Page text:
Court: Archie should not be transferred to a hospice to die

Court: Archie should not be transferred to a hospice to die

The London High Court rejected the parents’ request because a transfer is too risky. The devices that keep the terminally ill boy alive will soon be shut down.

Contrary to his parents’ wishes, the terminally ill Archie cannot be placed in an asylum in England to die. London’s Supreme Court rejected a request from the 12-year-old’s parents in view of the risks of a transfer on Friday. It was in Archie’s best interest that life support be removed at the hospital and not elsewhere, the judge said. In theory, the Court of Appeal could still be involved.

Equipment keeping the boy alive at a London hospital is expected to remain in operation until at least 2pm local time on Friday. The clinic had already announced several times that it would be turning off the devices, but that moment was delayed several times due to the long-running legal dispute over Archie’s fate. Archie has been in a coma since April. He suffered severe brain injuries in an accident at home in Southend-on-Sea, possibly during an internet challenge. The doctors who treat him see no chance of recovery.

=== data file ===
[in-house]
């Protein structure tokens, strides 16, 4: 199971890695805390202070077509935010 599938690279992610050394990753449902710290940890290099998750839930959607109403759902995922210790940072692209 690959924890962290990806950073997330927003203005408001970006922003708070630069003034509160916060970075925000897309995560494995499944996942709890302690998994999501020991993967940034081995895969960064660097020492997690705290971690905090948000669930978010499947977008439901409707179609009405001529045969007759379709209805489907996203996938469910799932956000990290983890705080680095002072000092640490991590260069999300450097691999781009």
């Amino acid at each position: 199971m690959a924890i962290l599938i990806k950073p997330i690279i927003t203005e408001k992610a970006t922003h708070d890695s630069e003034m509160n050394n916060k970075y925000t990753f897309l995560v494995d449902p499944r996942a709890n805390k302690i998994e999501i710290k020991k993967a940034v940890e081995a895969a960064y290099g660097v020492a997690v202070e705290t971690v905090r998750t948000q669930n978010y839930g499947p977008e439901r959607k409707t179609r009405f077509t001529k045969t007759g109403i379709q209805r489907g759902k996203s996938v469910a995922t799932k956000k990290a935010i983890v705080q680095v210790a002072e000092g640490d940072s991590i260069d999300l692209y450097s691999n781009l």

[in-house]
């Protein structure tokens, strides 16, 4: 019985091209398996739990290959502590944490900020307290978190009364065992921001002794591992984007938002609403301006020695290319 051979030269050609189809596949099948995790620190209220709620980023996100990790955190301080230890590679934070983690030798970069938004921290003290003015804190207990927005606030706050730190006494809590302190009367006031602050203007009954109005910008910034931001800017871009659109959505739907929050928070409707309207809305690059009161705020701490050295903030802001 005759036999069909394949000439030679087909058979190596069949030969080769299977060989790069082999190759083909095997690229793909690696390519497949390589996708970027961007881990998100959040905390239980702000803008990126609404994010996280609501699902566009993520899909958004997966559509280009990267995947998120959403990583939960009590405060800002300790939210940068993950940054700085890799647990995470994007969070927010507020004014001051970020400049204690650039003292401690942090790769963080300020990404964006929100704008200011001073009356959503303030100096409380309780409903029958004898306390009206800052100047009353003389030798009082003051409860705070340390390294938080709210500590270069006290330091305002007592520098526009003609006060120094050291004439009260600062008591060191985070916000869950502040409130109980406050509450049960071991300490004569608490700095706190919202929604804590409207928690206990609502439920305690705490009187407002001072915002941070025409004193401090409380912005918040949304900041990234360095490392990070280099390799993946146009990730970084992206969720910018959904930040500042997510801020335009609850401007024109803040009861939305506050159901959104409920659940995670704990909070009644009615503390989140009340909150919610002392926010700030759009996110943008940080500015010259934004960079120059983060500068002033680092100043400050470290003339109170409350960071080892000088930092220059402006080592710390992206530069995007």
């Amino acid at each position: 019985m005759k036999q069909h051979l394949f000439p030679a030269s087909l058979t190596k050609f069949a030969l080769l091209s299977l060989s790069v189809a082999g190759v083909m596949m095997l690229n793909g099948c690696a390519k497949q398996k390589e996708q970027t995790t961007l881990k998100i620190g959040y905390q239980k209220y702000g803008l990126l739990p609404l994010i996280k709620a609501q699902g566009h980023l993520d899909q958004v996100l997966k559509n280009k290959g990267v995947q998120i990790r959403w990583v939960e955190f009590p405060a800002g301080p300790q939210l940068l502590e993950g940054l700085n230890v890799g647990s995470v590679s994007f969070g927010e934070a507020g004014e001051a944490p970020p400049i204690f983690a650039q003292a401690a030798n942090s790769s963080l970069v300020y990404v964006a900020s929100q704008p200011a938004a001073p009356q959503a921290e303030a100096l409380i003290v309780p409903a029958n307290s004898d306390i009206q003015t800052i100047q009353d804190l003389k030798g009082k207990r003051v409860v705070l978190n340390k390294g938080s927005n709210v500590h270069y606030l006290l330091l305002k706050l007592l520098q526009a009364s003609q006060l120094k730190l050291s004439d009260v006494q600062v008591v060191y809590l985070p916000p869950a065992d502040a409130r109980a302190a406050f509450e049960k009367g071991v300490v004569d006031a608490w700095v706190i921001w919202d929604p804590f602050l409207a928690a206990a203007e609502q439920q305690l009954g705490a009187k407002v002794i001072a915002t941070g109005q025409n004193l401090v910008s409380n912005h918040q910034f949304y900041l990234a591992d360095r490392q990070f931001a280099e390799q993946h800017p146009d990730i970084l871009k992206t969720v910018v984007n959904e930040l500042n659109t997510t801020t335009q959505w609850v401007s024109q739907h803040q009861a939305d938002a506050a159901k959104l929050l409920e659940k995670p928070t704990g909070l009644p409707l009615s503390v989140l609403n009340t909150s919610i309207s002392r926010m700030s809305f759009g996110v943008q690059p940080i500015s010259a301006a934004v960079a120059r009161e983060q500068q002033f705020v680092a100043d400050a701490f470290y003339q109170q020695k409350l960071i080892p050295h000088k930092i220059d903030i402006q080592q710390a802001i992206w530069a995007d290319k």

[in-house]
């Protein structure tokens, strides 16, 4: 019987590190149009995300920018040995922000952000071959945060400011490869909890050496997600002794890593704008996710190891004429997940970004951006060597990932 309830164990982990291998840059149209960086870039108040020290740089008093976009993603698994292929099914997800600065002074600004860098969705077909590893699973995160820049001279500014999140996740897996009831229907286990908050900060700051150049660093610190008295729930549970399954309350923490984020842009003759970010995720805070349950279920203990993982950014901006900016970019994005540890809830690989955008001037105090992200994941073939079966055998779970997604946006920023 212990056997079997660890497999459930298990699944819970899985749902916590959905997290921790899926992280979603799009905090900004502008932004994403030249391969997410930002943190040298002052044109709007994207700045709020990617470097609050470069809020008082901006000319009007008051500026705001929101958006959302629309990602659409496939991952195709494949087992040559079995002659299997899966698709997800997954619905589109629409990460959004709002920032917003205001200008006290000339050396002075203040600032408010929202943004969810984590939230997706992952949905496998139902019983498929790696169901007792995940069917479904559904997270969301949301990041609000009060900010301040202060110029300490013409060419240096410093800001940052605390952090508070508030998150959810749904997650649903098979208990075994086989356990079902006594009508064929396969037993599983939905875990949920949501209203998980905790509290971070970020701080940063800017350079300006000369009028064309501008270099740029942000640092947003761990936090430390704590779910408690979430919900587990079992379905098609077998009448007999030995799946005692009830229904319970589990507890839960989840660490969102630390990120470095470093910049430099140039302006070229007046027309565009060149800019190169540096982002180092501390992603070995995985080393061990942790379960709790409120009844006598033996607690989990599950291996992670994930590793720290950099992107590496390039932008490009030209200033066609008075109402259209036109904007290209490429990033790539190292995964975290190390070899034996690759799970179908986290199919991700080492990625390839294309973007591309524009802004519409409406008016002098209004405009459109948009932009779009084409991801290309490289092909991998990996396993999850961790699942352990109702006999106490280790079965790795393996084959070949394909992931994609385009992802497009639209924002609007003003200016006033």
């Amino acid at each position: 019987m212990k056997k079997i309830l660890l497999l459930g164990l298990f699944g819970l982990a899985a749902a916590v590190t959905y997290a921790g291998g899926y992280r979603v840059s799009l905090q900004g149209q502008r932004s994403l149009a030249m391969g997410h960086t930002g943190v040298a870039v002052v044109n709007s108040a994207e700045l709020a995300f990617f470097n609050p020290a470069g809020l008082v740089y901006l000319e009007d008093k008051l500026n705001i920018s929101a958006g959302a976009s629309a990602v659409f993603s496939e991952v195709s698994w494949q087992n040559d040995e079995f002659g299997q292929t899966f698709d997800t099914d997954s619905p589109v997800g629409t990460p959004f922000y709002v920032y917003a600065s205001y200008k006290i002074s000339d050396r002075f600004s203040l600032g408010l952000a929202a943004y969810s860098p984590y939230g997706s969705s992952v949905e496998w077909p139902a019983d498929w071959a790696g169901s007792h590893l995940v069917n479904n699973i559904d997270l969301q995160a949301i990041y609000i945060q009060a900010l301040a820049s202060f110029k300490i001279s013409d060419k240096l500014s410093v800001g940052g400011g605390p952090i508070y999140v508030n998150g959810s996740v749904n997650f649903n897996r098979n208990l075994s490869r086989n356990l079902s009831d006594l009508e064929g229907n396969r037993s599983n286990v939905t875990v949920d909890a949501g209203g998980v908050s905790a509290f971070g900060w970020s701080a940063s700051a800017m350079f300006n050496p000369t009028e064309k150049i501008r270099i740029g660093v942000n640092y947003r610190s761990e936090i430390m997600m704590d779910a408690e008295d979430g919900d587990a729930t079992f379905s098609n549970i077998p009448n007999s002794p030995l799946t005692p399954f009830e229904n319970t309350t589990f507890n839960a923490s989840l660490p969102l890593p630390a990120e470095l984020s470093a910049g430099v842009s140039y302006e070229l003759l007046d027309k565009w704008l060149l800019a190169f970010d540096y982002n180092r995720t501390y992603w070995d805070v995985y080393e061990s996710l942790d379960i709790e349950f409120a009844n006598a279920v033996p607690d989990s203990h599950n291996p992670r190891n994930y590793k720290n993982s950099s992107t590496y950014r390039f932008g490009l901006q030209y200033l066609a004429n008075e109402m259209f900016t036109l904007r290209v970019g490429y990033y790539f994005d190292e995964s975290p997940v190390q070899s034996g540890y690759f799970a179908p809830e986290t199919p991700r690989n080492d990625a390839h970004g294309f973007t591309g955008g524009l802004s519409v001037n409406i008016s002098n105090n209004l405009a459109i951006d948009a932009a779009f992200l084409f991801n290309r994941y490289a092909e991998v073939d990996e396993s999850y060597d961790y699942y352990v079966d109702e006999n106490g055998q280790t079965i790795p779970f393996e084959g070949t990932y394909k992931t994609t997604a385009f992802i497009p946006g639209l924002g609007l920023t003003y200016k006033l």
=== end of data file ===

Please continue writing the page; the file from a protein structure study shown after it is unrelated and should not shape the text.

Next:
The UK’s highest court supported the doctors’ decision to let Archie die. It’s in the boy’s best interest. A last resort by parents to the European Court of Human Rights in Strasbourg was unsuccessful this week. Archie’s parents then tried to secure his transfer to a hospice so their son could spend his final hours in a calmer, more peaceful environment. However, the hospital refused: “Archie is in such an unstable condition that there is a significant risk even if he is placed inside his hospital bed, which must be done as part of his ongoing care,” the operator said. hospital. An ambulance transfer to a completely different area would therefore likely worsen your condition quickly.